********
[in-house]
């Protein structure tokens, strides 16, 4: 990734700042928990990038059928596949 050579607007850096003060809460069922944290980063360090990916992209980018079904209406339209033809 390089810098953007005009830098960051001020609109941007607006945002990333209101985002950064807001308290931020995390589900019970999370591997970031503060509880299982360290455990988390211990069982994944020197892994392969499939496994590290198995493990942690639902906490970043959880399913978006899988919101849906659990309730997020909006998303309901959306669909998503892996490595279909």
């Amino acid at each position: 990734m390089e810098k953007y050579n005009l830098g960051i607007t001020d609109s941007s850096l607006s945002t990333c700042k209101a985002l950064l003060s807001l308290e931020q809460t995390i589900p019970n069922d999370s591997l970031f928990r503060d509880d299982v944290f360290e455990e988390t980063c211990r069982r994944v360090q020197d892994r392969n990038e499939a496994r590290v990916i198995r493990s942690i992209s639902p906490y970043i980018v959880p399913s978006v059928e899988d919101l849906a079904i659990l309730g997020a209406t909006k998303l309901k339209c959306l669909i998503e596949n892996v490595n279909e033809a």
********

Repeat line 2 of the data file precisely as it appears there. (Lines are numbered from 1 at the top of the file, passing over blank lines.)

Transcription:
């Protein structure tokens, strides 16, 4: 990734700042928990990038059928596949 050579607007850096003060809460069922944290980063360090990916992209980018079904209406339209033809 390089810098953007005009830098960051001020609109941007607006945002990333209101985002950064807001308290931020995390589900019970999370591997970031503060509880299982360290455990988390211990069982994944020197892994392969499939496994590290198995493990942690639902906490970043959880399913978006899988919101849906659990309730997020909006998303309901959306669909998503892996490595279909």